POLITICS

Conservatives Have A New Way To Attack Planned Parenthood: Go After Universities

Even without passing any new laws, conservatives are managing to restrict abortion access.
Anti-abortion activist Linda Heilman prays in front of a proposed Planned Parenthood location in Washington D.C. on Sept
Anti-abortion activist Linda Heilman prays in front of a proposed Planned Parenthood location in Washington D.C. on Sept. 21, 2015.

A conservative religious group in Colorado is suing Colorado State University and a local Planned Parenthood, claiming the two are in a "conspiracy" to get around a state law forbidding the use of taxpayer dollars to subsidize abortions. 

The Faith & Freedom Coalition of Colorado filed a lawsuit last week saying that Colorado State University, a public institution, was paying the family planning provider with taxpayer dollars. The suit argues that this violates Colorado's constitution, which prohibits the use of state money to fund abortions. 

CSU said it paid Planned Parenthood of the Rocky Mountains for placenta tissue and the California-based company Advanced Bioscience Resources for fetal tissue to carry out scientific research, but denies that it did anything illegal.

"In accordance with state and federal law, CSU obtained placental tissue from Rocky Mountain Planned Parenthood for research into healthy pregnancies and also properly obtained fetal tissue from other providers for important research into curing disease," university spokesman Mike Hooker said in a statement. "CSU denies any wrongdoing and otherwise declines to comment on pending litigation."

The Colorado lawsuit is the most recent attempt by conservatives this year to limit Planned Parenthood's ability to operate by going after universities. 

Ever since an anti-abortion group released a series of heavily edited undercover videos in July that supposedly showed Planned Parenthood employees selling fetal tissue for profit, lawmakers and conservative activists have taken aim at the family planning organization and its ties to research universities.

In some cases, anti-abortion activists have succeeded -- but not because any independent agency determined Planned Parenthood actually did something wrong. 

Under political pressure, and without any evidence Planned Parenthood had actually broken the law,  the University of Missouri's chancellor revoked a Planned Parenthood physician's admitting privileges at the university hospital in September.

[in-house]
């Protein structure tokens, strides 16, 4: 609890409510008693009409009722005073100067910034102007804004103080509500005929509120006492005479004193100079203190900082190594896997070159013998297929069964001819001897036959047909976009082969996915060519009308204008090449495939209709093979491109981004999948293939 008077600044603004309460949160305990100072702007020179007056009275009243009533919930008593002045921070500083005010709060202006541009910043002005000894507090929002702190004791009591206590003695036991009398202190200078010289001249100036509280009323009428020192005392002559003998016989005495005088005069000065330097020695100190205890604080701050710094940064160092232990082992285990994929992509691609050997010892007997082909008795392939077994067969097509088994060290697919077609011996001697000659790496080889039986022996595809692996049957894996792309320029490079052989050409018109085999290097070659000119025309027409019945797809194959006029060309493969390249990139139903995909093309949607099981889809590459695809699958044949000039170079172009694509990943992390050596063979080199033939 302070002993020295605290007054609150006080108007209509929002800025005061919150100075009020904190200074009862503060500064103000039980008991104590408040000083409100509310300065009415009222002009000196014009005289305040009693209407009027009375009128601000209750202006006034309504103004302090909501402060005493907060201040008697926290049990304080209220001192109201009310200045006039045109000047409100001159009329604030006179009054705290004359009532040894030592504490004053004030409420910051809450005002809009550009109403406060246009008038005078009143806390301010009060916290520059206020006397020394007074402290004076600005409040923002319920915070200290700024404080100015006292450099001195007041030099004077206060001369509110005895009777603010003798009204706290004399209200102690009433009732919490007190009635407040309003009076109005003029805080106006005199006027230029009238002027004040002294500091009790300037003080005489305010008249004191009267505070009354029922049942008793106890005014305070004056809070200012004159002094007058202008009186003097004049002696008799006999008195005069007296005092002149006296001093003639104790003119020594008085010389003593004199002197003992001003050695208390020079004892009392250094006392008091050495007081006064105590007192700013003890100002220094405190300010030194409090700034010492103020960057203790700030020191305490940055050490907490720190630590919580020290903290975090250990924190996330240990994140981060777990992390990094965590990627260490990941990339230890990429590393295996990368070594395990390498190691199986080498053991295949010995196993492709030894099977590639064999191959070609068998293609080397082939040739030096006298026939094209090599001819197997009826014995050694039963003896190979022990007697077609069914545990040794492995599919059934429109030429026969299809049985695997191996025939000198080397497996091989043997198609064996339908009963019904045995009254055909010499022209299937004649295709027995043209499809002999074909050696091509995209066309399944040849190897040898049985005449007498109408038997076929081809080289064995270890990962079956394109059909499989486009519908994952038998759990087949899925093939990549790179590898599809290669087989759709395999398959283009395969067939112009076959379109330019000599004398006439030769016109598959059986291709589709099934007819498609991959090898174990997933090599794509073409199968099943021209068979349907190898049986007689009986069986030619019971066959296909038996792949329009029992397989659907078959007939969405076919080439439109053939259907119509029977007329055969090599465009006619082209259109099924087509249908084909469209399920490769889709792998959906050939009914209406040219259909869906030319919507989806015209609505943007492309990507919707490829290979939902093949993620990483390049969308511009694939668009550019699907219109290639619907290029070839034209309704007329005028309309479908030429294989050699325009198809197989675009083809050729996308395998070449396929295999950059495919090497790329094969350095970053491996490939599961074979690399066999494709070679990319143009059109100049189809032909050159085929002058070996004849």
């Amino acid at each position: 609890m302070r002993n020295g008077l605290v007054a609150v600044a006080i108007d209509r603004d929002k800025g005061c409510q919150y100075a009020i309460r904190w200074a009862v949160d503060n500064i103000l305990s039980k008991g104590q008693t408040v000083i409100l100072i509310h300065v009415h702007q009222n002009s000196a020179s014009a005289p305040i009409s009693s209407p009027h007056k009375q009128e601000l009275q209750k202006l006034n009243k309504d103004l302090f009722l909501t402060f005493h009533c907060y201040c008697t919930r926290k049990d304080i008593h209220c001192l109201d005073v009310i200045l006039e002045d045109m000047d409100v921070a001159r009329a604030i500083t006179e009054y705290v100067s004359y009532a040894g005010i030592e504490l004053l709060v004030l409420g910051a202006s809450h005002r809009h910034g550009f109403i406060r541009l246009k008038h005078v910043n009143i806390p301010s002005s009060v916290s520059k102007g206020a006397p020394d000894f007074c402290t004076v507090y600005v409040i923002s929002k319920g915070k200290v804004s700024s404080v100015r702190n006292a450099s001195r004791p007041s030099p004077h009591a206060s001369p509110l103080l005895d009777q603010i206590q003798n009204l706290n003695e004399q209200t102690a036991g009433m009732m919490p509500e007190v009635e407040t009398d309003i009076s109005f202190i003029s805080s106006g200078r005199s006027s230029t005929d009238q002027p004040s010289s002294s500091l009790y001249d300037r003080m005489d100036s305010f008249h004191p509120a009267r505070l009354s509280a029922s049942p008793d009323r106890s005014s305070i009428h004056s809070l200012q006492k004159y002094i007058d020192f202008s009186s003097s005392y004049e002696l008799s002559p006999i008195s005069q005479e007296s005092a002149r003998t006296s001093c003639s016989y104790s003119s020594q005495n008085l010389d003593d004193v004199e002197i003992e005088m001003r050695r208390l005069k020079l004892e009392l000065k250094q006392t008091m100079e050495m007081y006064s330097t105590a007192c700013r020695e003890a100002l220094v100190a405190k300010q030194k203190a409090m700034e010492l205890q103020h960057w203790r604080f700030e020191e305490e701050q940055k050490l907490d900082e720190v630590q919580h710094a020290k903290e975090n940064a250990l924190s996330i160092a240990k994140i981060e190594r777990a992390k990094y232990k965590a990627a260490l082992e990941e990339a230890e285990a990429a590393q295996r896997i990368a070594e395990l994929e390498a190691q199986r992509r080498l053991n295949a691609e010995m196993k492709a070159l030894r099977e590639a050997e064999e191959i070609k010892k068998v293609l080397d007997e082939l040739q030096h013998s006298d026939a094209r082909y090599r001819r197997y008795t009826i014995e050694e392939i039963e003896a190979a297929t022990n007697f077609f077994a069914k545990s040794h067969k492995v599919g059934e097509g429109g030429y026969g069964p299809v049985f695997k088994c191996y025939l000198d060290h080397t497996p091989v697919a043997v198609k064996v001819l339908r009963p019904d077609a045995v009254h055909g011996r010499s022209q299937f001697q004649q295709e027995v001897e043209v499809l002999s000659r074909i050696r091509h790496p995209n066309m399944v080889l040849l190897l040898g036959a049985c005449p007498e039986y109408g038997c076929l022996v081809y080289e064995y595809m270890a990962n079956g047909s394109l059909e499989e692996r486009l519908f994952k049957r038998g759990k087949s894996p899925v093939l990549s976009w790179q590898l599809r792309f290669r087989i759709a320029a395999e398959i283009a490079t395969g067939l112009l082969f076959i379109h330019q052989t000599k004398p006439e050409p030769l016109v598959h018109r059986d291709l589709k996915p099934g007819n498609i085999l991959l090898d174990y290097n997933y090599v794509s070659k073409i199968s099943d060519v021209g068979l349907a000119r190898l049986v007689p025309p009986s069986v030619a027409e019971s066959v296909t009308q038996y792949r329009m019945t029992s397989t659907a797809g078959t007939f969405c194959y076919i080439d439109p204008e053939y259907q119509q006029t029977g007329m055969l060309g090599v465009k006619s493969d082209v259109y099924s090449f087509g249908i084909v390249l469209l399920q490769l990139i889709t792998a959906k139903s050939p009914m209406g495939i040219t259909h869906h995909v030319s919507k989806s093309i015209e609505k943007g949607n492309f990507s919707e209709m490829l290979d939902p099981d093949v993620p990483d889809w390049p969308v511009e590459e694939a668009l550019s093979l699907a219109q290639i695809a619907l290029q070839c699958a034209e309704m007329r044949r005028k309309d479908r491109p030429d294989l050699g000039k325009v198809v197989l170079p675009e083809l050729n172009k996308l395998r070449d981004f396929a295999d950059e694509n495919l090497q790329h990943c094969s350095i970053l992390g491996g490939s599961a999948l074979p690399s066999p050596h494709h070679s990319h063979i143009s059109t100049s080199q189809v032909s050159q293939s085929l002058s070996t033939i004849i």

After Mizzou decided it wouldn't change its mind about blocking Planned Parenthood's doctor, a judge temporarily blocked the state this week from stripping the Columbia, Missouri, clinic's license while it searches for a doctor who can obtain privileges with a local hospital. Yet without ever passing a law or any court order, the university's decision regarding Planned Parenthood could eventually leave only one location in the state where women can receive legal abortions -- in St. Louis.

Conservative blogs this year also went after Catholic universities over the "shocking" revelation, contained in a 2011 report by The Cardinal Newman Society, that dozens of Catholic colleges had relationships with Planned Parenthood. 

For example, the group Illinois Right To Life attacked DePaul University because its health college listed Planned Parenthood as a place to volunteer. The school then deleted references to Planned Parenthood from its websites.

Saint Louis University School of Law moved a discussion on "myths, truths, and facts" about Planned Parenthood off campus last month, citing "a number of concerns," including the fact that it's a Catholic university. 

Oregon Right to Life and Oregon Republicans have suggested that Oregon Health & Science University's research using fetal tissue violates state or federal law. OHSU worked with Advanced Bioscience Resources, the same company that CSU partnered with for its fetal tissue research. The university told lawmakers recently the only money it spent for the research covered administrative costs, supplies and the use of facilities. 

In Colorado, the Faith & Freedom Coalition wants a judge to declare that there's no real division between Planned Parenthood of the Rocky Mountains and the Planned Parenthood of the Rocky Mountains Services Corporation, an entity the lawsuit claims was used by the family planning provider to shield how abortions were funded.

However, the Services Corporation's most recent tax documents were filed in 2007, when the organization reported $0 in expenditures, $0 in salaries, and $0 in income. Previous filings also show the entity had no activity during 2002, 2003, 2004, 2005 or 2006.  

The lawsuit also says that CSU paid Advanced Bioscience Resources more than $96,000 on over 200 invoices for fetal tissue delivery in the past five years. The suit further claims that CSU paid the local Planned Parenthood more than it should have for fetal tissue, which allegedly helped subsidize abortion services. However, PPRM said it hasn't been involved in any exchange of fetal tissue for research. 

Marie Logsden, spokeswoman for Planned Parenthood of the Rocky Mountains, told HuffPost on Wednesday that she expects the lawsuit to fail. 

"PPRM is not presently, and has not previously been, involved in any program of fetal tissue research," Logsden said. "That said, PPRM supports the use of fetal tissue in research that advances medical science. The lawsuit is a frivolous effort to advance a political agenda aimed at restricting women’s access to abortion care."

The Faith & Freedom Coalition of Colorado did not respond to multiple requests for comment on Wednesday. 

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Tyler Kingkade covers higher education and is based in New York. You can contact him at tyler.kingkade@huffingtonpost.com, or on Twitter: @tylerkingkade.

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